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271,854 · Ingalls · "Illuminating Roofs, &c." · Page 1
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271,854: 1 of 5

First: 232 · Wyndus · "Glasses and Lamps for Ships, Mines, &c" · Page 1 Last: 397,371 · Deutsche Glasbau-Gesellschaft · "Improvements in Moulds for use in the Construction of Floor Slabs, Wall Panels, Pavement Lights, Windows and the like of Glass Framed in Ferroconcrete" · Drawing Prev: 270,132 · Ross · "Illuminating-Tiling for Vaults, &c." · Page 1 Next: 272,383 · Hyatt · "Illuminating Vault-Cover or Grating-Tile and Surfaces Made of the Same" · Page 1 Navigation
Patents: 143 of 511

First: 14,456 · Ingalls · "Vault Cover" · Page 1 Last: 271,854 · Ingalls · "Illuminating Roofs, &c." · Drawing 2 Prev: 261,720 · Ingalls · "Illuminating-Tile" · Page 1 Next: 14,456 · Ingalls · "Vault Cover" · Page 1 Navigation
Joshua K. Ingalls
7 of 7

SPECIFICATION forming part of Letters Patent No. 271,854, dated February 6, 1883.
Application filed October 17, 1882. (No model.)
To all whom it may concern:
    Be it known that I, JOSHUA K. INGALLS, a resident of Glenora, in the county of Yates and State of New York, have invented certain new and useful Improvements in Illuminating-Roofs and other Surfaces, and in reflecting-lenses therefor, of which the following is a specification.
     This invention relates to vault-lights, roof-lights, area-lights, illuminating-steps, &c., where the lenses or glass plugs employed serve not only to admit, refract, and diffuse the light, but also to reflect it wholly or partially and direct it back into the more remote and darker portions of the building. A lens of this character is shown in my Patent No. 258,232, dated May 23, 1882; and one part of my present invention consists in an improvement in the form of that lens, and in its manufacture.
    Another part of my invention consists in a lens to be set in vertical walls or risers of steps, and to be used with the aforesaid lens; and the third part of my invention consists in an improved form and construction of rear extension-roofs and other roofs, and illuminating plates, surfaces, and coverings, and a novel arrangement of different kinds of lenses therein, whereby a thorough and economical illumination of remote portions of apartments is the better attained.
    In the accompanying drawings, Figure 1 is a side elevation of a reflecting-lens somewhat similar to that shown in and protected by my said Patent No. 258,232, and a cross-section of a portion of the plate in which it is set. Fig. 2 is a rear elevation of the lens detached. Fig. 3 is a vertical mid-section of the mold in which this lens is formed. Fig. 4 is a side elevation of a lens similar to that shown in Fig. 1, but designed to direct the light at a different angle. Fig. 5 is a rear elevation thereof. Fig. 6 is a side elevation of a lens set in a vertical plate, as the riser of a step, showing a portion of the plate in section. Fig. 7 is a rear or inside elevation of the lens and plate. Fig. 8 is a front or outside view of the same. Fig. 9 is a longitudinal mid-section of the lens. Fig. 10 is a diagonal or oblique elevation of the lens, looking in the direction of the arrow 10 in Fig. 9. Fig. 11 is a view corresponding to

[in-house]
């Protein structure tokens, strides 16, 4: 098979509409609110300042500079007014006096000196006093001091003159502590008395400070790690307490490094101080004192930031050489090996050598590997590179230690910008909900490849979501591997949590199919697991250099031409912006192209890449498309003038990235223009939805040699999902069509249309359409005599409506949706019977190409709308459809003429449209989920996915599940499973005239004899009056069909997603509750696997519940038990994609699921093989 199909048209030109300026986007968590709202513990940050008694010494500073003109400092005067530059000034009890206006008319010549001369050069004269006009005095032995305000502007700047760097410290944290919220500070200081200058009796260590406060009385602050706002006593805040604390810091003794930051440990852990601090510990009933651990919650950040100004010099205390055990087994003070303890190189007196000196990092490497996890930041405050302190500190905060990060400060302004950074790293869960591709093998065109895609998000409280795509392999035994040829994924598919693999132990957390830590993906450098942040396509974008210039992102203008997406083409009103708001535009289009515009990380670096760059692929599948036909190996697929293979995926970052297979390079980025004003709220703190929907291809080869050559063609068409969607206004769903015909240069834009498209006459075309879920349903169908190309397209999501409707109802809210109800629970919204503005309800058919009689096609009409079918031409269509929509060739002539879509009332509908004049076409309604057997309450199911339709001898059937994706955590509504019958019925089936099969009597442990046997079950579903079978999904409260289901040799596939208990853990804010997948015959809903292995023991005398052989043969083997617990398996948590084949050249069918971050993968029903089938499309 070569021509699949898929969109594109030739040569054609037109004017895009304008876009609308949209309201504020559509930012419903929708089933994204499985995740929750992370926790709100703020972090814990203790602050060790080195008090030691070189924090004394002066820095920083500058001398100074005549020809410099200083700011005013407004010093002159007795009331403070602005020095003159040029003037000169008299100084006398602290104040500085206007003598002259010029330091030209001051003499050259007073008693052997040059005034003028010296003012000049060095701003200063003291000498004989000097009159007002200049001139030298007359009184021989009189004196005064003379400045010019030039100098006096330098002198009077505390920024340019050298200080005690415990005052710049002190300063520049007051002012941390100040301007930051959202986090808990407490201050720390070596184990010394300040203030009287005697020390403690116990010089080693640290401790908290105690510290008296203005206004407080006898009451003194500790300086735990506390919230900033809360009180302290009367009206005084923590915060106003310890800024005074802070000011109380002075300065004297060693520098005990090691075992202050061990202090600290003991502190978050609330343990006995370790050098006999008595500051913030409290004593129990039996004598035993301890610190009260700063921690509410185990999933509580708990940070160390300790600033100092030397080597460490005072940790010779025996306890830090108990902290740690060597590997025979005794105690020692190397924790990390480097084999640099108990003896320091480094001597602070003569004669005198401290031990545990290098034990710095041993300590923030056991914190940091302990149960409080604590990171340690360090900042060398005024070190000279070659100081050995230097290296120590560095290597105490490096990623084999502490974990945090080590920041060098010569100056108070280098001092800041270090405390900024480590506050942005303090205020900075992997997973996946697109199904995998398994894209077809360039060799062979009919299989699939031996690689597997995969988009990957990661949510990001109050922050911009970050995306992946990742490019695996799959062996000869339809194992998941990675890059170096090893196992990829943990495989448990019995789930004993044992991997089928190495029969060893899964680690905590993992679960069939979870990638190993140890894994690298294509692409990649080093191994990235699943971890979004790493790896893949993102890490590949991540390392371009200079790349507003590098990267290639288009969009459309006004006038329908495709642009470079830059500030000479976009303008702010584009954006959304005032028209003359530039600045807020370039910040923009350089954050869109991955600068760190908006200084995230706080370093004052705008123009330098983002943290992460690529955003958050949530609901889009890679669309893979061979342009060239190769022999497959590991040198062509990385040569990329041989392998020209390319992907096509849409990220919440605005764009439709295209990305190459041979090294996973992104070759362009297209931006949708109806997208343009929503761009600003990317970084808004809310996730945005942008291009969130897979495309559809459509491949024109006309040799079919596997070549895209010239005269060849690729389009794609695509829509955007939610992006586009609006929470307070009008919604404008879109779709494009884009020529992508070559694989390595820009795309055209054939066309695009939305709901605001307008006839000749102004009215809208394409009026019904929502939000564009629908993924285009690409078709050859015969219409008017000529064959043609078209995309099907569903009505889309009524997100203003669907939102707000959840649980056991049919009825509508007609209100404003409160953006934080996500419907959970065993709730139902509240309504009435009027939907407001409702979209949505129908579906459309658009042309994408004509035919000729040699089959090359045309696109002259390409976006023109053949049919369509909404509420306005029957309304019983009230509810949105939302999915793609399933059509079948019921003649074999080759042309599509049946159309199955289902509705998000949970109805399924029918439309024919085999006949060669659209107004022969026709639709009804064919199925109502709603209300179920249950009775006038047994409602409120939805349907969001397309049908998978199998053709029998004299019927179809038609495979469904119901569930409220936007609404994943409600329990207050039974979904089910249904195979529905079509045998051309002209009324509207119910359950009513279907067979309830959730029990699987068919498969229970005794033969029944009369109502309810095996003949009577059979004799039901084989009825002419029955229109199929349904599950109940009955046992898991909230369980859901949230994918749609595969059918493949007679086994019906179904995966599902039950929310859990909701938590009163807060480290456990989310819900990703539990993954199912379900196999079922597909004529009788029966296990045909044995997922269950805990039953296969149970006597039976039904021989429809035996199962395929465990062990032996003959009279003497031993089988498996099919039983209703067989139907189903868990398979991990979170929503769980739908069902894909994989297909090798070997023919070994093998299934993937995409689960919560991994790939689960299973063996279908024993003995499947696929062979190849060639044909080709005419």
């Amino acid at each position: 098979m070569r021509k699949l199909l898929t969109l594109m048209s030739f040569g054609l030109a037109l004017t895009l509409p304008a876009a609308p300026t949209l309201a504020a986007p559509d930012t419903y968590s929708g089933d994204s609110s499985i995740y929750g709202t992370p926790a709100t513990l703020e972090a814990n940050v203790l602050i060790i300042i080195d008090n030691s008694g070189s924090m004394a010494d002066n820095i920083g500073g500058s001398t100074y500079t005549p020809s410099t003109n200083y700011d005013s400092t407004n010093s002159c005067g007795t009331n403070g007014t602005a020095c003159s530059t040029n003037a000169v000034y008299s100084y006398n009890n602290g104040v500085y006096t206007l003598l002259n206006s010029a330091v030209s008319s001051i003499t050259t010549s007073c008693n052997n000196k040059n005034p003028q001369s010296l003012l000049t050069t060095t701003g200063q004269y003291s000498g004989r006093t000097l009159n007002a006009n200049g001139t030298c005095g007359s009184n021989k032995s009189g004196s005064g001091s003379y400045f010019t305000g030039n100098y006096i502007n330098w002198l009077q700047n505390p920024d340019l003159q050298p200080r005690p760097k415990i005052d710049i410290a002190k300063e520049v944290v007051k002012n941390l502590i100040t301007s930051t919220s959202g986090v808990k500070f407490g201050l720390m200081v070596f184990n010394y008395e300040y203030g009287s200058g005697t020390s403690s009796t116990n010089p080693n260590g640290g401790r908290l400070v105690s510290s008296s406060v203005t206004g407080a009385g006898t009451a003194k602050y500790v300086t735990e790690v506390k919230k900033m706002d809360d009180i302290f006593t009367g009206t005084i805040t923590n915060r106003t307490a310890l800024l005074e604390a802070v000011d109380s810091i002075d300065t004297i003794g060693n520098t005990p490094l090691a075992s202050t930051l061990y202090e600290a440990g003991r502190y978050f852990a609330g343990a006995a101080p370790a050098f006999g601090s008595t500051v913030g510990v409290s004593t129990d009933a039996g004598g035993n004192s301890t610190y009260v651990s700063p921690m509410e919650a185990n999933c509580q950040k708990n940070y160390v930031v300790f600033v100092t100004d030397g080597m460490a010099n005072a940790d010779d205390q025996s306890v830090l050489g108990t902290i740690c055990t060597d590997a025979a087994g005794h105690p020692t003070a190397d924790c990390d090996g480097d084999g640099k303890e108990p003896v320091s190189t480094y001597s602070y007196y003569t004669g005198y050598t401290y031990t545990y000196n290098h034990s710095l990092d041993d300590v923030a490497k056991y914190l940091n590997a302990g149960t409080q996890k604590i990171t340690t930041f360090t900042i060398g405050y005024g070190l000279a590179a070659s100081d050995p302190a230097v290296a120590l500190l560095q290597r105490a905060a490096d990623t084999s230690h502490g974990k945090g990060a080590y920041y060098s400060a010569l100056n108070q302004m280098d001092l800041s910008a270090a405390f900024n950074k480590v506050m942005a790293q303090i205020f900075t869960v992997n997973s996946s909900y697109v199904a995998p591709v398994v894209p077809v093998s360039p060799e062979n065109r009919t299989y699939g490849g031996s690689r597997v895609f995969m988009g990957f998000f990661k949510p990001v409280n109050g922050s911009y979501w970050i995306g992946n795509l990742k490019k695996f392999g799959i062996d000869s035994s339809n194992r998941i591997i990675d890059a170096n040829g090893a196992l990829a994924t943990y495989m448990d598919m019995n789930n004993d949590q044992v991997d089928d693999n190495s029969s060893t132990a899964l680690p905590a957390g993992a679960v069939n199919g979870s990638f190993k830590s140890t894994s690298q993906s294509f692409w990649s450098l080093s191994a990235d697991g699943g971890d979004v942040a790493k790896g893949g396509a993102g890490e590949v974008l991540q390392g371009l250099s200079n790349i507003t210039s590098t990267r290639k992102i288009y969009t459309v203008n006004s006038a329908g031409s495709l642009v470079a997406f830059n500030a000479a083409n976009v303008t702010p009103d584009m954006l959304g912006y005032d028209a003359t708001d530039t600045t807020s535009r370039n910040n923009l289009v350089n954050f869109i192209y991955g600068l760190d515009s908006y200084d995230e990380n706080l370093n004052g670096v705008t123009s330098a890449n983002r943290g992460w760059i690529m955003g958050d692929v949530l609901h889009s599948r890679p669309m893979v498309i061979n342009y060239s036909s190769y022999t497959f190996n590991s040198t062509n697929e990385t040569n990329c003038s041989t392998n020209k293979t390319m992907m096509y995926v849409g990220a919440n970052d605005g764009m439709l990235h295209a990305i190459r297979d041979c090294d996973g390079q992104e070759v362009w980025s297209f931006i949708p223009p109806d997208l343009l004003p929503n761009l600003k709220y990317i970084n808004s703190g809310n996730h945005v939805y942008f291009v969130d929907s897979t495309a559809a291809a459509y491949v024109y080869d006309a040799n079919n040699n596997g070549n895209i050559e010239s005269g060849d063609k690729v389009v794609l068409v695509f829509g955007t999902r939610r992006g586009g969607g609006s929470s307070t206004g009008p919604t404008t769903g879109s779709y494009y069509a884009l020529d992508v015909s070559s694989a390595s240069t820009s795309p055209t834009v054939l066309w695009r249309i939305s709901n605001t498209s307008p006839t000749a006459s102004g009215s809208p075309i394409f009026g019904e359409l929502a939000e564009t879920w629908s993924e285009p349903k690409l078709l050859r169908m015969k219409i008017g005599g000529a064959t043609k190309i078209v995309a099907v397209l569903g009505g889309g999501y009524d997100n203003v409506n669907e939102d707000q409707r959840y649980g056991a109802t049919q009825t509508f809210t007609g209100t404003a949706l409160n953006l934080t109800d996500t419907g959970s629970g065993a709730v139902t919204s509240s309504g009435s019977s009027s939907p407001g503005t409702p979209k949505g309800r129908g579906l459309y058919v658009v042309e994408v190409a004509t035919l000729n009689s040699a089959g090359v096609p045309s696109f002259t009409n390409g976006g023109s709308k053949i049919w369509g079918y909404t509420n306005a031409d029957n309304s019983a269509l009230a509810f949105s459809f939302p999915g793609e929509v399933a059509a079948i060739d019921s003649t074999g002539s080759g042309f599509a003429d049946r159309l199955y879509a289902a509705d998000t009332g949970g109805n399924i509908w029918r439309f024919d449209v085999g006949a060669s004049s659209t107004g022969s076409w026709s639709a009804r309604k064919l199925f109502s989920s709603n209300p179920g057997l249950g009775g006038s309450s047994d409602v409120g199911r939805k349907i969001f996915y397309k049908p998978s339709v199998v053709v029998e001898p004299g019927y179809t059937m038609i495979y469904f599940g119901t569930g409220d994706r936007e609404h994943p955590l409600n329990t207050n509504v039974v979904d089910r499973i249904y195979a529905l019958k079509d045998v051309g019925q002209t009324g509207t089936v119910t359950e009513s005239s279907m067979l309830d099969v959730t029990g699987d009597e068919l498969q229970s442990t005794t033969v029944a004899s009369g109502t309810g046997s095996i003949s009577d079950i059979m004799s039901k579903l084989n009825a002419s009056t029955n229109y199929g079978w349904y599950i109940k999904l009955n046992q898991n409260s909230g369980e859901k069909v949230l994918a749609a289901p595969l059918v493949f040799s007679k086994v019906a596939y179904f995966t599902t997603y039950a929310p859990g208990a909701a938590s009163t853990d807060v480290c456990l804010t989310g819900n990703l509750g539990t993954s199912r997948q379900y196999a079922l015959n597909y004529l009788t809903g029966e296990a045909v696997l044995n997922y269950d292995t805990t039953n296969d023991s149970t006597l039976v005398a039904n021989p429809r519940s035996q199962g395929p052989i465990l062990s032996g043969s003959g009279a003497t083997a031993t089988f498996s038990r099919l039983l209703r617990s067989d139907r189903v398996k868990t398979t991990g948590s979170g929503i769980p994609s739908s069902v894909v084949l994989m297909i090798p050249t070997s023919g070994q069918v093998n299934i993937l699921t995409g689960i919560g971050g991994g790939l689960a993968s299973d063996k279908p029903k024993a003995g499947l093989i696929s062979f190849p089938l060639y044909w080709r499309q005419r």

Fig. 6, and showing a modified form of lens designed to direct the light at a different angle. Fig. 12 is a rear or inside view of this lens and a portion of its plate, and Fig. 13 is section thereof corresponding to Fig. 9. Fig. 14 is a section of the rear portion of the basement or the lower portion of a store or other building, showing the curved extension-roof. Fig. 15 is a similar section of the front of a basement. Fig. 16 is a view similar to Fig. 14, but more in detail, showing the setting of the lenses. Fig. 17 shows the arrangement of the lenses in an inclined or pitched roof. Fig. 18 shows a fragment of a roof detached and enlarged to show the jagged or step-like construction.
    Referring to Figs. 1 and 2, A is the lens, and B the plate in which it is set. The lens is substantially a cylindrical ungula in form, its plane oblique surface a forming the reflecting-surface of the lens. This lens differs from that shown in my said Patent No.258,232 only in that the reflecting-surface is straight or plane instead of curved, and that it extends up into the socket in which the lens is set, instead of terminating below the socket. This upward extension of this surface causes it to gather and reflect to the desired portion of the apartment a greater quantity of light. The slight nibs or projections b b bear against the socket, as described in my said patent, and one of them, as shown in Fig. 2, extends over a portion of the reflecting-surface. Fig. 3 shows the mold in which this lens is formed. Heretofore, so far as I am aware, lenses of this general character have been made in a mold with the same side up as that shown in Fig. 1, the plunger entering the mold and shaping or forming its top surface. I find that lenses made in this way contract unequally in cooling, owing to their being chilled by the metal of the mold, and the reflecting-surface a, which by this method is in contact with the mold, comes out so rough and dull that a considerable portion of the light which should be reflected is lost, necessitating the smoothing of the lens by "fire-polish" to render it effective. To avoid these difficulties I employ a mold like that shown in Fig. 3, preferably open and without a plunger, and simply pour the molten glass into the mold until it is filled.